Hiroo Onoda, the soldier who refused to surrender, 1974

Lieutenant Hiro Onoda is most famous of the so-called Japanese holdouts, a collection of Imperial Army strugglers who hid in the South Pacific for many years after World War II ended.

An intelligence officer, Onoda had been on Lubang since 1944, a few months before the Americans invaded and recaptured the Philippines. Final instructions received from his immediate superior ordered him to retreat into the interior of the island - which was small and in truth of least importance - and harass the Allied occupying forces until the Imperial Japanese Army. Doesn't come back eventually.

"You are absolutely forbidden to die with your own hands", he was told. "It may take three years, it may take five years, but whatever happens, we will come back for you. Till then, as long as you have a soldier, you have to keep leading it."

Onoda continued his campaign as a Japanese holdout, initially living in the mountains with three fellow soldiers (Private Yuichi Akatsu, Corporal Shuichi Shimada and Private First Class Kinshichi Kozuka). During their stay, Onoda and his accomplices carried out guerrilla activities and engaged in several gunfights with the police.

For the first time he saw a leaflet declaring the surrender of Japan in October 1945; Another cell had killed a cow and found a leaflet left by the islanders that read: "The war ended on August 15. Come down from the mountain!".

However, he distrusted the leaflet. He concluded that the leaflets were Allied propaganda, and also believed that if the war had indeed ended, they would not have been shot.

In late 1945, leaflets with a surrender order printed on them were dropped from the air from General Tomoyuki Yamashita of the Fourteenth Field Army.

They were in hiding for over a year, and this leaflet was the only evidence they had that the war was over. Onoda's group looked at the leaflet very closely to determine if it was real and decided it was not.

One of the four, Yuichi Akatsu, walked away from the others in September 1949 and surrendered to the Filipino army six months later in 1950. It seemed like a security issue to others and they became even more careful.

Letters and family photographs were dropped from the plane in 1952 urging them to surrender, but the three soldiers concluded it was a ploy.

In June 1953, during a shootout with local fishermen, Shimada was shot in the leg, after which Onoda brought him back to recovery. On May 7, 1954, Shimada was shot and killed by a search party looking for men.

Kozuka was killed by two bullets fired by local police on October 19, 1972, when he and Onoda, as part of their guerrilla activities, were burning rice collected by farmers. Onoda was now alone.

On February 20, 1974, Onoda met a Japanese man, Norio Suzuki, who was traveling around the world looking for "Lieutenant Onoda, a panda, and abominable snowman in that order".

After four days of searching, Suzuki found Onoda. Onoda described the moment in a 2010 interview: "This hippie boy Suzuki came to the island to hear the feelings of a Japanese soldier. Suzuki asked me why I wouldn't come out...". Onoda and Suzuki became friends. But Onoda still refused to surrender, saying that he was waiting for orders from a superior officer.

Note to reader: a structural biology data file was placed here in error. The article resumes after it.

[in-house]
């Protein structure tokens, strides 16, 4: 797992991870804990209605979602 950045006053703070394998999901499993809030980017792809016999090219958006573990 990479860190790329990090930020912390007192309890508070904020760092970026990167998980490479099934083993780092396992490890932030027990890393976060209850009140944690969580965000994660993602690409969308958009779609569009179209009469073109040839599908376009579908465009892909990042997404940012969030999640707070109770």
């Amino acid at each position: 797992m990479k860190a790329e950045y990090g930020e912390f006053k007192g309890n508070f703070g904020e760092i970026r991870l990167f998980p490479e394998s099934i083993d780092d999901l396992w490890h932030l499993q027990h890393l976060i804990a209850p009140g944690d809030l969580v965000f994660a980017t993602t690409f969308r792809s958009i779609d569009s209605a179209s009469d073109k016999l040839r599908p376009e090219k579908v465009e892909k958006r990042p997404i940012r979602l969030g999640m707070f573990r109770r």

Suzuki returned to Japan with photographs of himself and Onoda as evidence of their encounter, and the Japanese government found Onoda's commanding officer, Major Yoshimi Taniguchi, who had since become a bookseller. He flew to Lubang, where, on March 9, 1974, he finally met Onoda and fulfilled the promise made in 1944, "Whatever happens, we will be back for you," by issuing him the following command:

  1. According to the Imperial Command, the Fourteenth Field Army has ceased all combat activities.
  2. As per Military Headquarters Command No. A-2003, Staff Headquarters Special Squadron is relieved of all military duties.
  3. Units and individuals under the command of a Special Squadron should immediately cease military activities and operations and place themselves under the command of the nearest superior officer. When an officer cannot be found, they must communicate with American or Philippine forces and follow their instructions.

Onoda was thus appropriately relieved of duty, and surrendered. He carried his sword, his working Arisca Type 99 rifle, 500 rounds of ammunition, and several grenades, as well as several grenades his mother had given him in 1944 to kill himself if he was caught.

Although he had killed people and was involved in a shootout with the police, the circumstances (namely, he believed the war was still going on) were taken into account, and Onoda received a pardon from President Ferdinand Marcos. .

After returning to Japan, Onoda was so popular that some Japanese urged him to run for DIET (Japan's bicameral legislature). He released a ghost-written autobiography, No Surrender: My Thirty-Year War, shortly after his return, detailing his life as a guerrilla fighter in a war that had long been over. .

He was reportedly unhappy at being the subject of so much attention and was troubled by what he saw as the disappearance of traditional Japanese values.

In April 1975, he followed the example of his older brother Tadao and left Japan and moved to Brazil, where he raised cattle. They married in 1976 and played a major role in Colonia Jamic (Jamiq Colony), a Japanese community in Mato Grosso do Sul, Terrenos, Brazil.

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